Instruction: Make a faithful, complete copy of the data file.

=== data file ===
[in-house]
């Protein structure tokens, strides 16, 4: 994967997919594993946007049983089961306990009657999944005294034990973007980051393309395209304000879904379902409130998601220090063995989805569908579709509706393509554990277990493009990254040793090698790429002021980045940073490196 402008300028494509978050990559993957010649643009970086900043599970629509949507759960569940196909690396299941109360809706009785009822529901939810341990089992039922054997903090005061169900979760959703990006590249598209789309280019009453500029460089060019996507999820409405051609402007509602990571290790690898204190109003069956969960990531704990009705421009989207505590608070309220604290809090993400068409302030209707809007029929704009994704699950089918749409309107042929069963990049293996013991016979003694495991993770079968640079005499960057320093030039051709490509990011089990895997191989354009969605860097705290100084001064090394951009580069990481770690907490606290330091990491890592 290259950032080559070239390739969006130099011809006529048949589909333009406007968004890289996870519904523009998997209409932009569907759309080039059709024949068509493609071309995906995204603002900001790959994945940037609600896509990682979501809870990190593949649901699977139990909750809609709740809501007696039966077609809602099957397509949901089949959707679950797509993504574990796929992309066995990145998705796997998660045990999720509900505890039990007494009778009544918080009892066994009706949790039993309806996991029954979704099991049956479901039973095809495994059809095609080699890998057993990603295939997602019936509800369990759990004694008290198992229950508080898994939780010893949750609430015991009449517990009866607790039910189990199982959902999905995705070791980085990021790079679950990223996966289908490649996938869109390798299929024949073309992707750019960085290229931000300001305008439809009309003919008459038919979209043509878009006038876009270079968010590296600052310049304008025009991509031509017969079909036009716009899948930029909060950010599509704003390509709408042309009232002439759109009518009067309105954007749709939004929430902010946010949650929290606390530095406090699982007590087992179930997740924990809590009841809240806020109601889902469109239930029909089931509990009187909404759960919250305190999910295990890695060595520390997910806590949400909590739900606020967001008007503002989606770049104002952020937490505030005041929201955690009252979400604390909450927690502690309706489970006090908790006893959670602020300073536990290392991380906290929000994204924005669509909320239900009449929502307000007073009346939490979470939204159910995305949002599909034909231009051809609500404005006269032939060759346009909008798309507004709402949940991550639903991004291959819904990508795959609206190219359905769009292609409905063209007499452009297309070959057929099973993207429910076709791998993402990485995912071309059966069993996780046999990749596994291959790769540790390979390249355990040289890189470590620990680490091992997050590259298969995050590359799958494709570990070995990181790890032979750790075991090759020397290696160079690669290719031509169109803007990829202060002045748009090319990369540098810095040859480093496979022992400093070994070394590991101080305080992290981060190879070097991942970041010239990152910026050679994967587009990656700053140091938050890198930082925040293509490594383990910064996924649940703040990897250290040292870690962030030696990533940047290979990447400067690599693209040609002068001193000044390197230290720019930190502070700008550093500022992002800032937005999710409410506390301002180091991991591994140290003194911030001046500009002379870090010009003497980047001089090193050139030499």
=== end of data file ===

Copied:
[in-house]
């Protein structure tokens, strides 16, 4: 994967997919594993946007049983089961306990009657999944005294034990973007980051393309395209304000879904379902409130998601220090063995989805569908579709509706393509554990277990493009990254040793090698790429002021980045940073490196 402008300028494509978050990559993957010649643009970086900043599970629509949507759960569940196909690396299941109360809706009785009822529901939810341990089992039922054997903090005061169900979760959703990006590249598209789309280019009453500029460089060019996507999820409405051609402007509602990571290790690898204190109003069956969960990531704990009705421009989207505590608070309220604290809090993400068409302030209707809007029929704009994704699950089918749409309107042929069963990049293996013991016979003694495991993770079968640079005499960057320093030039051709490509990011089990895997191989354009969605860097705290100084001064090394951009580069990481770690907490606290330091990491890592 290259950032080559070239390739969006130099011809006529048949589909333009406007968004890289996870519904523009998997209409932009569907759309080039059709024949068509493609071309995906995204603002900001790959994945940037609600896509990682979501809870990190593949649901699977139990909750809609709740809501007696039966077609809602099957397509949901089949959707679950797509993504574990796929992309066995990145998705796997998660045990999720509900505890039990007494009778009544918080009892066994009706949790039993309806996991029954979704099991049956479901039973095809495994059809095609080699890998057993990603295939997602019936509800369990759990004694008290198992229950508080898994939780010893949750609430015991009449517990009866607790039910189990199982959902999905995705070791980085990021790079679950990223996966289908490649996938869109390798299929024949073309992707750019960085290229931000300001305008439809009309003919008459038919979209043509878009006038876009270079968010590296600052310049304008025009991509031509017969079909036009716009899948930029909060950010599509704003390509709408042309009232002439759109009518009067309105954007749709939004929430902010946010949650929290606390530095406090699982007590087992179930997740924990809590009841809240806020109601889902469109239930029909089931509990009187909404759960919250305190999910295990890695060595520390997910806590949400909590739900606020967001008007503002989606770049104002952020937490505030005041929201955690009252979400604390909450927690502690309706489970006090908790006893959670602020300073536990290392991380906290929000994204924005669509909320239900009449929502307000007073009346939490979470939204159910995305949002599909034909231009051809609500404005006269032939060759346009909008798309507004709402949940991550639903991004291959819904990508795959609206190219359905769009292609409905063209007499452009297309070959057929099973993207429910076709791998993402990485995912071309059966069993996780046999990749596994291959790769540790390979390249355990040289890189470590620990680490091992997050590259298969995050590359799958494709570990070995990181790890032979750790075991090759020397290696160079690669290719031509169109803007990829202060002045748009090319990369540098810095040859480093496979022992400093070994070394590991101080305080992290981060190879070097991942970041010239990152910026050679994967587009990656700053140091938050890198930082925040293509490594383990910064996924649940703040990897250290040292870690962030030696990533940047290979990447400067690599693209040609002068001193000044390197230290720019930190502070700008550093500022992002800032937005999710409410506390301002180091991991591994140290003194911030001046500009002379870090010009003497980047001089090193050139030499």